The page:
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Saturday, July 21, 2012

Fw: Panoramic Pictures

From: PictureCorrect Photography Tips <>
Date: Sat, 21 Jul 2012 16:19:30 +0000
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Subject: Panoramic Pictures

Panoramic Pictures

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Panoramic Pictures

Posted: 20 Jul 2012 04:41 PM PDT

Understanding the way to learning how to do panoramic photography is one of the most exciting and fun things in photography. You can create thousands of photos that look beautiful on your wall or home office. It’s not only a great way to practice the way you look at photography in general, but a great way to master your landscape photography skills as well.

panoramic photography

“Sunrise at the lake” captured by Jim Kious (Click Image to See More From Jim Kious)

Let’s start with why panoramas were “invented”. Software businesses knew that the scene was bigger than what our cameras could record. So they created a process called “stitching”. Stitching is a term used to describe taking a series of photos side by side and merging them together to create one single, long and wide photo.

For panorama photography you don’t need anything too expensive when it comes to cameras. You just need a tripod, clear lighting and some software. My favourite software to stitch my panoramas is called “Panorama Maker Pro”. Nowadays they have version 6 available. You can even trial it for a short period of time to decide whether or not it is suitable for you.

I have created a lot of panoramas with the software. Once complete you can clearly see how it beautifully elongates a photo. This works fabulously for landscape photography. When you want to photograph your scene and do not have a wide or ultra wide angle lens, creating a panorama is good fun.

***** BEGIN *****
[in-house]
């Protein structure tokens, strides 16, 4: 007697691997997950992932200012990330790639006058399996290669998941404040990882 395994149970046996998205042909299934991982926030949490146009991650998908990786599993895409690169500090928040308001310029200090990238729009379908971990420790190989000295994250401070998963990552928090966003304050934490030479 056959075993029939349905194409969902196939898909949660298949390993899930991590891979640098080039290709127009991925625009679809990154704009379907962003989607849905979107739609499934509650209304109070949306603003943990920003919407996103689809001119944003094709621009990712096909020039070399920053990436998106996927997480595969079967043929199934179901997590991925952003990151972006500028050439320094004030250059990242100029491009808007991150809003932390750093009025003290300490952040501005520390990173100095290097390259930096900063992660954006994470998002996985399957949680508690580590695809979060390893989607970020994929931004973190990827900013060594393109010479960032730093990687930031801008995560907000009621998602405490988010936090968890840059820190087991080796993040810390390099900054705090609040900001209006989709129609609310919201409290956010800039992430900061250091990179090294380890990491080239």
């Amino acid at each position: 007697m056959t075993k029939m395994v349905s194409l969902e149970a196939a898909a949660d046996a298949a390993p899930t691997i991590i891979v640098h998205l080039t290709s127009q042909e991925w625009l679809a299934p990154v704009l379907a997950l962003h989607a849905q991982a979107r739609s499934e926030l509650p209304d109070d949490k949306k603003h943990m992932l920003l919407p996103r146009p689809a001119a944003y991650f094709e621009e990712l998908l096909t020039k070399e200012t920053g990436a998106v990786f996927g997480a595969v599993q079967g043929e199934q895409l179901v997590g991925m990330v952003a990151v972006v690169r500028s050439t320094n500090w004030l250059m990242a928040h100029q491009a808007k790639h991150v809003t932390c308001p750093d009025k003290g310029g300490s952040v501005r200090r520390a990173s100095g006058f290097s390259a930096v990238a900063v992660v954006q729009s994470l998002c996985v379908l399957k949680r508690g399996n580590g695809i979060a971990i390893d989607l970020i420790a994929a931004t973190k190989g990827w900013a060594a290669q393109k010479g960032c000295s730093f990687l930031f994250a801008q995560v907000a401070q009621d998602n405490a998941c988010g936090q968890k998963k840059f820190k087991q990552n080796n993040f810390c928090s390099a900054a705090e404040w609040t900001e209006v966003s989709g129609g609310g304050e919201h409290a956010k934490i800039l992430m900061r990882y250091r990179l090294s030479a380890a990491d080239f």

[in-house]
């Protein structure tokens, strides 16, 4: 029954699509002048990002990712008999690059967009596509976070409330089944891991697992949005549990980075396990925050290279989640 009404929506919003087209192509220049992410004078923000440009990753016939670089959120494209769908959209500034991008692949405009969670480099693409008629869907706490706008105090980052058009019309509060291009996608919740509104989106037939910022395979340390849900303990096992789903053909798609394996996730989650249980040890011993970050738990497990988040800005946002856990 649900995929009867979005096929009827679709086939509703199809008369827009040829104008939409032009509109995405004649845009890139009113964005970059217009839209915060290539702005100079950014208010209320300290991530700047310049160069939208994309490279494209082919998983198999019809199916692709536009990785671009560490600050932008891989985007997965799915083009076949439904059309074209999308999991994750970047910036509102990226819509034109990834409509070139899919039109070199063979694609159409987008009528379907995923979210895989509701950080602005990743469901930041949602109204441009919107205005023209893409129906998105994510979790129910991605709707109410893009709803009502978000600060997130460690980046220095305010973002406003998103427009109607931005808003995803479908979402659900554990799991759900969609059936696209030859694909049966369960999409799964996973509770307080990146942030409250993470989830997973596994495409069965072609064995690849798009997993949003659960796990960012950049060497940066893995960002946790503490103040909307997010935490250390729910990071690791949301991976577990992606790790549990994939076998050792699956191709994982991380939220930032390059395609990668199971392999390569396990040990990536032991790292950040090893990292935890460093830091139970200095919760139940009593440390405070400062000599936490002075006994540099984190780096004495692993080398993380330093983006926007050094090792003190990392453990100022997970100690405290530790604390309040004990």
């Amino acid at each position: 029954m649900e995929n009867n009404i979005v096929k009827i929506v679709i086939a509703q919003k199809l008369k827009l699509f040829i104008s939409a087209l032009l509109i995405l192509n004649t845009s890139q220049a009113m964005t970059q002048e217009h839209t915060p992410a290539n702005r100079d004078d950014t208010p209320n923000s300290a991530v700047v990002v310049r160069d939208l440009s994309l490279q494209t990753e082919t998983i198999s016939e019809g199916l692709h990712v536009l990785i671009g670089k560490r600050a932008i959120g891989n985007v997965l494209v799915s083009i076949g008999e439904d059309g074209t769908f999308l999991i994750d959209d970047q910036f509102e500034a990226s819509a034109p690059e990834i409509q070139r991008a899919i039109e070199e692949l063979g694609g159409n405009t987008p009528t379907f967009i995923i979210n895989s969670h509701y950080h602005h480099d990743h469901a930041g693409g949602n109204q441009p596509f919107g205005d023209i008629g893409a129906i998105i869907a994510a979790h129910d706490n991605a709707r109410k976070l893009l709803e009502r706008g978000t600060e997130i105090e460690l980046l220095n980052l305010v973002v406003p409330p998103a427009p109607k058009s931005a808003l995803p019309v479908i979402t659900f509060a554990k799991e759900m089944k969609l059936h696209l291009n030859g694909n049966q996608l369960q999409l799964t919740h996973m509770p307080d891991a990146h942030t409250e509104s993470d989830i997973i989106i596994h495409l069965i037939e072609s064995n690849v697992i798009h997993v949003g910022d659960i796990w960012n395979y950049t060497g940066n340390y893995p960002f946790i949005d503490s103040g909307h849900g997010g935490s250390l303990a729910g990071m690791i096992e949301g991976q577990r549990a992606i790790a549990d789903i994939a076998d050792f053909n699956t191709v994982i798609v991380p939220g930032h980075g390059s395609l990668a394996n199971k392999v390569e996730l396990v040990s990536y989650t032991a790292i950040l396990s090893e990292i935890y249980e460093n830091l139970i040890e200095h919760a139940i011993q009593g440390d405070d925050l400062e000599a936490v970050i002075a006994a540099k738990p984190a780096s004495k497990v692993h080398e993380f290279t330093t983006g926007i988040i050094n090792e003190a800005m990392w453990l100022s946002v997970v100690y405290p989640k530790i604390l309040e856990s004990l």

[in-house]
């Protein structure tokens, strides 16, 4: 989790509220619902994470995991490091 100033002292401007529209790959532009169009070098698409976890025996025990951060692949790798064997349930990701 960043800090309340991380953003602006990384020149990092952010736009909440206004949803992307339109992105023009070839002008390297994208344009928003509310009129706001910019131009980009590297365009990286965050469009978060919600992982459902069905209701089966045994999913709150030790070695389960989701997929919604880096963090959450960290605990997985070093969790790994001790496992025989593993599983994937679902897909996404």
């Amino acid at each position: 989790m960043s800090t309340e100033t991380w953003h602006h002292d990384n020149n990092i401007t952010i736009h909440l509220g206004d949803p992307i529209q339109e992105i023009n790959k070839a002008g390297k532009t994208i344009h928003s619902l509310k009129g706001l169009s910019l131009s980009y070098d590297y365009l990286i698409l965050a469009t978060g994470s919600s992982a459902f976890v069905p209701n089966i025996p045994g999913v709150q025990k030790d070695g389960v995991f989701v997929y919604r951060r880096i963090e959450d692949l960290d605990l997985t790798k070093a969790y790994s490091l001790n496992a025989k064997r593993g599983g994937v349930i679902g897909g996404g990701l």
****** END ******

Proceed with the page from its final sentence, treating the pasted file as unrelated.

Camera Positioning for Panoramas

There’s one thing to make panoramas, and another thing to actually take them. There is a particular way to shoot panoramic shots and it’s less difficult than you are probably thinking. Okay, so let’s start.

Let’s start with photographing a landscape shot. Choose the scene you want to photograph. Make sure your landscape has nice lighting and there are no strong shadows across your scene, it will make it a lot easier to stitch if you have a clear and open scene.

panorama picture

“Mineret Lake Panorama” captured by Sierra Pictures (Click Image to See More From Sierra Pictures)

Set your digital camera up on a tripod. Keep the digital camera securely fastened and able to move about from left to right or right to left only. It’s crucial that you allow the tripod to move horizontally. If your tripod slips downwards as you are taking the picture you make risk having your photo blurry and the software will be unable to stitch correctly.

Don’t shoot into the sun. Have the sun behind you. It is better to shoot at the end of the day, or the start of the day. The light is nicer, softer and so much more gentle at the start and end of the day. The colours are deeper too.

Creating Panoramic Photos

Choose manual setting and place the camera in the direction of the part of the scene you want to expose properly. Now keep the digital camera on those modes the whole time. Let’s say you have the camera at 1/250th of a second and F20, 100 ISO. You’ve decided that you want a certain part of the picture to be well exposed and these settings will do it. That’s good, keep them that way and don’t change the settings at all.